OverviewSugarloaf is located in the Indain Head Wilderness area and is an excellent mountain by many standards. The rugged Devils Path crosses it's summit and there is no "walk up" routes to the top. In fact, Sugarloaf and the surrounding mountains along the Devils Path, Indian Head, Twin, and Plateau contain the most difficult hiking in all of the Catskills. Both the east and west approaches to Sugarloaf on the Devils Path require some short sections of class 2+ hiking, the western approach being the more difficult of the two.
The actual summit is viewless but there is a short spur trail that leads south to an excellent viewpoint where Slide Mountain can be seen as well as the rest of the central high peaks. From the eastern approach to Sugarloaf are good views of Twin Mountain and from the western approach, Plateau can be seen.
The views and challenging terrain make Sugarloaf an excellent Catskill hike. The summit area is thick with Balsam Fir and for most of the year is a glowing verdant paradise with bright moss blanketing the landscape.
One of the approaches, the Pecoy Notch Trail passes through an old stone quarry, where some locals have built some artistic stone configurations from the excess rock, including large stone chairs in which one can sit and look over the valley to Roundtop and Kaaterskill High Peak.
The other approach, the Mink Hollow Trail, parts of which are an old woods path where oxen carried people and uncured hides through Mink Hollow (a deep notch between Sugarloaf and Plateau), follows a creek on the southern side, and travels through an enchanting pine forest on the northern side that delights the eye with every turn.
Sugarloaf ranks thirteenth in order of height of the Catskill 3500'ers
Trailheads & acess to SugarloafI highly suggest the maps by the New York/New Jersey Trail Conference. These maps are quite accurate making both trail travel and trailhead locating by road very easy.
For further details on this area & trails, a copy of the Catskill Mountain Guide by Peter W. Kick, an Appalachian Mountain Club book, would be an excellent resource
-The Roaring Brook Parking Area/Trailhead:
From this Trailhead there are two options for reaching the summit of Sugarloaf. I will explain this as a loop hike ascending the tougher western side and descending the easier eastern path.
From the parking lot, travel .25 Mi. on the yellow blazed Roaring Kill Trail.
Turn right at the first junction on the blue blazed Mink Hollow Trail. (class 1)This part of the trail travels through the enchanting forest I mentioned earlier. Take this trail for 2.65 Mi. to the junction with the Devils Path. Just a few steps further on the Mink Hollow trail is the Mink Hollow Lean-To.
Turn left onto the red blazed Devils Path and the summit is reached in.9 Mi. This section of trail is steep with some solid sections of class 2+ hiking.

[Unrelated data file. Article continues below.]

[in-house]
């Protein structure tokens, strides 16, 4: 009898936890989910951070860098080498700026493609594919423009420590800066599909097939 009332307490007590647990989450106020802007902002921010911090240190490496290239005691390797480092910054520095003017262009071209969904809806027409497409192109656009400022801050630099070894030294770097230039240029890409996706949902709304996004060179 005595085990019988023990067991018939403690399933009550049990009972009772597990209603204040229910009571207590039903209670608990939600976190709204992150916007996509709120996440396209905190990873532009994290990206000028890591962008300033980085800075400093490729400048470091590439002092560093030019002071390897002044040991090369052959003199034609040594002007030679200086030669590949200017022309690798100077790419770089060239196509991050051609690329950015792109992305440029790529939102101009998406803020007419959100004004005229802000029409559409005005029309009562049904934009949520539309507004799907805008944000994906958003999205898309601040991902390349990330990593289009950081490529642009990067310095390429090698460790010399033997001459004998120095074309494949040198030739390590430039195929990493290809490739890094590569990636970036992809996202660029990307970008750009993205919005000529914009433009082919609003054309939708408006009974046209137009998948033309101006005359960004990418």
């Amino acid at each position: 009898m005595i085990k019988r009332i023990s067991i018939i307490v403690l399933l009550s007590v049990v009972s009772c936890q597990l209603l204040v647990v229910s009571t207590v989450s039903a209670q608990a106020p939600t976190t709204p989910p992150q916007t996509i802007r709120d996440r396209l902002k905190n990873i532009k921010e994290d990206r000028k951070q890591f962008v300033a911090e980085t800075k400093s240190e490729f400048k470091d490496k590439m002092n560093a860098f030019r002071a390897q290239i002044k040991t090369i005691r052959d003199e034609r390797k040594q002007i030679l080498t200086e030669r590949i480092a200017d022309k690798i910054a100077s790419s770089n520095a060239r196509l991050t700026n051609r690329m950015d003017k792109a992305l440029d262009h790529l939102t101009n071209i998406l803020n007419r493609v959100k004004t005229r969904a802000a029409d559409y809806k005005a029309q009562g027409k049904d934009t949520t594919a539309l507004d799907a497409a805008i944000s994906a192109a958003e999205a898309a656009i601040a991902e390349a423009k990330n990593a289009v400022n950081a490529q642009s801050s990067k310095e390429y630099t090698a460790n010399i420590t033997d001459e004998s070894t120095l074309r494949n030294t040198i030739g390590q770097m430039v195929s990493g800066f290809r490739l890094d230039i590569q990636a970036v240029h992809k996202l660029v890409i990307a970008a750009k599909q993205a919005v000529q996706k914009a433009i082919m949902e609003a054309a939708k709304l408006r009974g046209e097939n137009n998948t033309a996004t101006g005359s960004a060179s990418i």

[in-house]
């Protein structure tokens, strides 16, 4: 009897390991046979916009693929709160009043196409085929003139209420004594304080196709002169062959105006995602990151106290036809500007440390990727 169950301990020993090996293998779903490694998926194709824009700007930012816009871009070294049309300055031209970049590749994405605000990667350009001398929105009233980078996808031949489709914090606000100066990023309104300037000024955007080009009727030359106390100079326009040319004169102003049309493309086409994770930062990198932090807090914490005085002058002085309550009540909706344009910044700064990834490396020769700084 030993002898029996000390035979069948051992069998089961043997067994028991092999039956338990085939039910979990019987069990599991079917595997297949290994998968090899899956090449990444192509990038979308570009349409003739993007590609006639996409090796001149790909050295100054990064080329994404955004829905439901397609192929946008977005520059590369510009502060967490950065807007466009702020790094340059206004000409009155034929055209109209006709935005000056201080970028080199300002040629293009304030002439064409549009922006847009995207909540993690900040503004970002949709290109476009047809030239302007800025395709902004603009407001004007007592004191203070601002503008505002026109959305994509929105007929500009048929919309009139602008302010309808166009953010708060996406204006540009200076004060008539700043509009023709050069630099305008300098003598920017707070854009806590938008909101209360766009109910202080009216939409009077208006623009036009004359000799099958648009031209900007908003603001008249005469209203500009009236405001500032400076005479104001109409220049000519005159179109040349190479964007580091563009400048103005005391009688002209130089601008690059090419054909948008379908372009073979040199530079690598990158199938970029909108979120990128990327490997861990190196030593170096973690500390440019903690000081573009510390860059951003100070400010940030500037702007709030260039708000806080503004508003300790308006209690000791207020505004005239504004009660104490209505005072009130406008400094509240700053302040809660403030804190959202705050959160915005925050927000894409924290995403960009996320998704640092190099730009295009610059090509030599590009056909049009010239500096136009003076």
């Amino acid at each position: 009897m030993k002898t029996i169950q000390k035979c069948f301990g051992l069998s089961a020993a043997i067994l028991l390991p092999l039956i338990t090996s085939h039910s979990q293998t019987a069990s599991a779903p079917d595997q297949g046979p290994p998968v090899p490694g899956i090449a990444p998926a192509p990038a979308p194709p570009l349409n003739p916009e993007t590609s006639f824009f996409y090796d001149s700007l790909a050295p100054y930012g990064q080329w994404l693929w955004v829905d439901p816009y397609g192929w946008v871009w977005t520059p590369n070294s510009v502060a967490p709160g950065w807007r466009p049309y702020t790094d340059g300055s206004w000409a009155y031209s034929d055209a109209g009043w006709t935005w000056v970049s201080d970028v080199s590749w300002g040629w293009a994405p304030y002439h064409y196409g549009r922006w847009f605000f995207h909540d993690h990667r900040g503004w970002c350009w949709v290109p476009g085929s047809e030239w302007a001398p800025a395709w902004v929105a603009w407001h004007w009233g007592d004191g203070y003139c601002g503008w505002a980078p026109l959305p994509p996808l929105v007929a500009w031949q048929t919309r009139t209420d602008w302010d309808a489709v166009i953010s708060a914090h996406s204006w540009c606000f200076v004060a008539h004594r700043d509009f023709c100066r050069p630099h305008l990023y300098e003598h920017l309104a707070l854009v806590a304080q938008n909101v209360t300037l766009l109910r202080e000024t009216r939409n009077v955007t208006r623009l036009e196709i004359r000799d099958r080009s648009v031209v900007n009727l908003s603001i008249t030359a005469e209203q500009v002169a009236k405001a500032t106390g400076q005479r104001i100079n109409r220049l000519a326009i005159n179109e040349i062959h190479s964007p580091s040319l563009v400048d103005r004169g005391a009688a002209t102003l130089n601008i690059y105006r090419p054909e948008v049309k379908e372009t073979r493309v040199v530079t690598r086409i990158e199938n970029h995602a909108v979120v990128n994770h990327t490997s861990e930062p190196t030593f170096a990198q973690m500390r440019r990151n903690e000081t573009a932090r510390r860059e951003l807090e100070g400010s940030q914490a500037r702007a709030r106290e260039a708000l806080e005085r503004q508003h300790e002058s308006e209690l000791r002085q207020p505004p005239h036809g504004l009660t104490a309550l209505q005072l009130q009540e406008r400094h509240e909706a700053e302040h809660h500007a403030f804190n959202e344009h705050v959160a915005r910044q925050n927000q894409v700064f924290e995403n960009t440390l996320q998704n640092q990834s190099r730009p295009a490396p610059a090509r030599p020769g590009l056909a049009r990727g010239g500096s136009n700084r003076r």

From the summit (don't forget to take the short southerly spur trail to the viewpoint and back) continue east on the Devils Path, traveling through the thick emerald landscape and Balsam Firs and descending on some short class 2 sections for 1.2 Mi. reaching Pecoy Notch.
Turn left onto the Pecoy Notch Trail (class 1) for 1.7 Mi. passing a beaver dam that was built right over the trail! and the stone quarry area mentioned earlier.
At this point the Roaring Brook Trail is again reached. Retrace your steps for .25 Mi. to the parking area.
-Mink Hollow Road Trailhead: (1500 FT.)
Directions: From exit 19 on the New York State Thruway (I-87) travel 5.8 Mi. on Route 28 west
Turn right onto NY 375 and go 2.8 Mi.
Turn left onto NY 212 (Mill Hill Rd) and go .4 Mi
Turn right onto Cr 33 (Rock City RD.) and go .3 Mi.
Turn left onto Lower Byrdcliffe Rd to continue on Cr33 and travel .4 Mi.
Turn left onto Glasco Turnpike to continue on Cr 33 and go 2 Mi.
Turn right onto NY 212 and travel 1.7 Mi.
Turn right onto Mink Hollow Rd.
The parking area/trailhead is at the end of Mink Hollow Road
-Mink Hollow Trail: 6.8 Mi. 2300 Ft, Elev. gain (one way)
This is a great day hike also but is an out & back.
From the parking area, take the blue blazed Mink Hollow Trail.
Following a creek, there is one stream crossing right away and another more diffucult one later on. the trail is easy but beautiful and steepens some towards Mink Hollow. At 5.8 Mi., the Mink Hollow Lean-To is reached and at 5.9 Mi. is the junction with the Devils Path.
Turn right onto the Devils Path .9 Mi. to the summit. This is the western approach mentioned above.
CampingThe Mink Hollow Lean-To is the only organized camping in this area.
The Roaring Brook Trailhead is surrounded by the Indian Head Wilderness and camping is allowed on both sides of the road. Observe the red tape section below for regulations regarding Catskill camping.
Red Tape & Backcountry CampingIf camping in the wilderness, these regulations are to be followed:
For backcountry camping permits (when neccesary, see below) visit the DEC website under services.
-Pack it in-pack it out
-No more than three succesive nights or more than ten nights per year can be spent in trailside lean-tos.
-A permit must be obtained from the DEC forest rangers if camping more than three succesive nights or in groups of ten or more. No permits will be issued to anyone under the age of 18.
-The DEC may take down & remove any tent or camping structure that is left alone for more than 48 hours
-No camping above 3500' between March 22 and December 20.
-No fires shall be left unattended
-No camping within 150 feet of any road, trail, spring, stream, or other bodies of water except in camping areas designated by the DEC.
-Rangers do Frequent these mountains.